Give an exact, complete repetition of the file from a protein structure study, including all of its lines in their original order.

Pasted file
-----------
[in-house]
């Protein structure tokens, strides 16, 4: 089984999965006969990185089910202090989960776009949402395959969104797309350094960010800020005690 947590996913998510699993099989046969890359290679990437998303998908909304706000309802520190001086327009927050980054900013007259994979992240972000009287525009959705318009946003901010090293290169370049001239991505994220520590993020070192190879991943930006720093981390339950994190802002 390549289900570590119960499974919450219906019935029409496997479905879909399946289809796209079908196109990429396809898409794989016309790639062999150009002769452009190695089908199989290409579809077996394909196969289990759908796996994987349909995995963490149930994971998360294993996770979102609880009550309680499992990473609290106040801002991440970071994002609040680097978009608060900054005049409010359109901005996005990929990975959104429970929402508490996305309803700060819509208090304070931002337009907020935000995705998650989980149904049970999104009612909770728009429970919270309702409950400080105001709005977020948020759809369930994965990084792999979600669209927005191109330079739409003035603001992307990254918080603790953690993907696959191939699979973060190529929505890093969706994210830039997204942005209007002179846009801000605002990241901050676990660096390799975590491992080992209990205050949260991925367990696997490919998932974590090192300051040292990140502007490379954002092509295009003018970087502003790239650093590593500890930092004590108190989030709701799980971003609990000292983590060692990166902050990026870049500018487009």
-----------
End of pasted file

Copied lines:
[in-house]
């Protein structure tokens, strides 16, 4: 089984999965006969990185089910202090989960776009949402395959969104797309350094960010800020005690 947590996913998510699993099989046969890359290679990437998303998908909304706000309802520190001086327009927050980054900013007259994979992240972000009287525009959705318009946003901010090293290169370049001239991505994220520590993020070192190879991943930006720093981390339950994190802002 390549289900570590119960499974919450219906019935029409496997479905879909399946289809796209079908196109990429396809898409794989016309790639062999150009002769452009190695089908199989290409579809077996394909196969289990759908796996994987349909995995963490149930994971998360294993996770979102609880009550309680499992990473609290106040801002991440970071994002609040680097978009608060900054005049409010359109901005996005990929990975959104429970929402508490996305309803700060819509208090304070931002337009907020935000995705998650989980149904049970999104009612909770728009429970919270309702409950400080105001709005977020948020759809369930994965990084792999979600669209927005191109330079739409003035603001992307990254918080603790953690993907696959191939699979973060190529929505890093969706994210830039997204942005209007002179846009801000605002990241901050676990660096390799975590491992080992209990205050949260991925367990696997490919998932974590090192300051040292990140502007490379954002092509295009003018970087502003790239650093590593500890930092004590108190989030709701799980971003609990000292983590060692990166902050990026870049500018487009």